In a lovely Boxing Day article The Telegraph asks if the Church of England is DBS checking too many workers. Actually it doesn’t really ask that, it just raises its eyebrows at some quotes and figures from a press-release by the Manifesto Club an organisation devoted to reducing hyper-regulation that I hadn’t heard of before either. The argument is; gosh 58,000 people vetted in twelve months is a lot of people right? That’s surely ridiculously high; wouldn’t it be better (and more Christian) if they vetted less people?
Now, I’m not one to argue in favour of more government legislation, and heaven knows I’ve complained about people assuming that because they’ve done a DBS check they’ve recruited safely, but this article is pure clap-trap.
Is 58,000 people a large figure? Well, it looks big doesn’t it. I mean, five numbers in a row is a lot! If I had that much of something I’d consider myself very well off for that thing. Unless it was something like seconds left to live, in which case it’s now a very small number (just over two and a half days). The point being, unless we compare that numbers with other numbers, we have no clue whatsoever what to think about it. It strikes me that the actual numbers we want are; how many people are vetted in Church of England, and is that a reasonably low percentage of the population of the church? So let’s break down the numbers we have a bit and see if we can answer that.
Of those 58,000 people, only 22,235 were checks done directly by the 25 dioceses who returned information (The rest were done by other agencies linked to the Church of England). To give us a figure we can use to compare, we’re going to scale that up as the Telegraph does to 37,000 people (which is bad statistics, but we’ll have to embrace it). Now, the Church of England has around 1,206,000 people on all the parochial rolls put together and a usual sunday attendance of 807,500 people. So we could say, very very roughly, that between 3% and 4.5% of people attending church were vetted in the last year. But that’s not a helpful figure in finding out how many people have been vetted, because most people are only vetted when they start working or volunteering and maybe again at three years. And some people obviously bring DBS checks with them from other organisations. So the figure of people in a church who have a DBS check could be higher than that. But then, a diocese doesn’t only run DBS checks for workers in a church. Some dioceses also do the DBS checks for staff at church schools, for the uniformed organisations churches host, and for homeless charities that operate out of the building. So if they check 37,000 people a year, how many of those are church workers, and how many volunteers at the local primary school?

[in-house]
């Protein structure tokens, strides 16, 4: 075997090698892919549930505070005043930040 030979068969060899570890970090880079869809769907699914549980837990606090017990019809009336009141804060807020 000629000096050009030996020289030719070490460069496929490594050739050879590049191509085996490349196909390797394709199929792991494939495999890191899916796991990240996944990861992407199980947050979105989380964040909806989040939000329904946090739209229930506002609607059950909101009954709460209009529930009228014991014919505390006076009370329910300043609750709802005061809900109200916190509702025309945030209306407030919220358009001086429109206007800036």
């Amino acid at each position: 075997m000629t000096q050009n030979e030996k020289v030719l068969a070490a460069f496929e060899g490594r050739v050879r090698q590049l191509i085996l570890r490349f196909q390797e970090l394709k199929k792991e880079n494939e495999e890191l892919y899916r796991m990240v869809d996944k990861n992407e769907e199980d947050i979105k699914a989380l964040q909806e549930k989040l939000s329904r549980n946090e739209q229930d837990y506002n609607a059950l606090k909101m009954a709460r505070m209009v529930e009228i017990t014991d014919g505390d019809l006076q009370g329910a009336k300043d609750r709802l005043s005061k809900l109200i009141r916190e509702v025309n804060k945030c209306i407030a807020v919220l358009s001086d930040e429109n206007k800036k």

So what is it actually? How many people are DBS checked in a church? I have no idea, given how ropey some of the statistics are in this article, and how little we know, I can confidently say I wouldn’t want to guess. Maybe it’s as low as 2%? Maybe it’s as high as 20%? We have no clue. I’ll ask around and do some digging and come up with a better figure if the data is there and available. So is 58,000 people checked a high figure? As the magic 8-ball says; Reply hazy try again.
Perhaps the most telling thing from the Telegraph article is the only person that they can find for a quote who can at least express some moderate surprise about all this is the Gloucester Cathedral flower arranger who quit over being forced to do a CRB check in 2010. I’m sure there are others who the church has over-zealously, unnecessarily asked for DBS checks in the last three years, but they don’t seem to be that common. Maybe what we can take from the article is this; The Church of England does a lot of work with children and vulnerable adults. And it has a lot of volunteers. And, as it’s legally required to do, it runs checks on them to make sure they’re not barred from working with children and vulnerable adults. That’s hardly grounds to complain is it?
1 They only have data from 25 out of the 42 dioceses. They scale it up in the article to be around 37,000 checks done by dioceses directly. Seeing as the population of a diocese varies massively (the Diocese of London contains a population of 4 million people, has 413 parishes and of 2011 has a usual Sunday attendance of 57,900 people (Source) whereas Sodor and Man (the Western Islands off England and Scotland) contains a population of 85,000 people, has 28 parishes and as of 2011 had a usual Sunday attendance of 1,300) without knowing which dioceses responded, scaling up has a massive margin for error. But we’ve got to scale it up to 100% of the dioceses of we don’t have much to compare it with. For the purposes of this article, I think we can get away with it.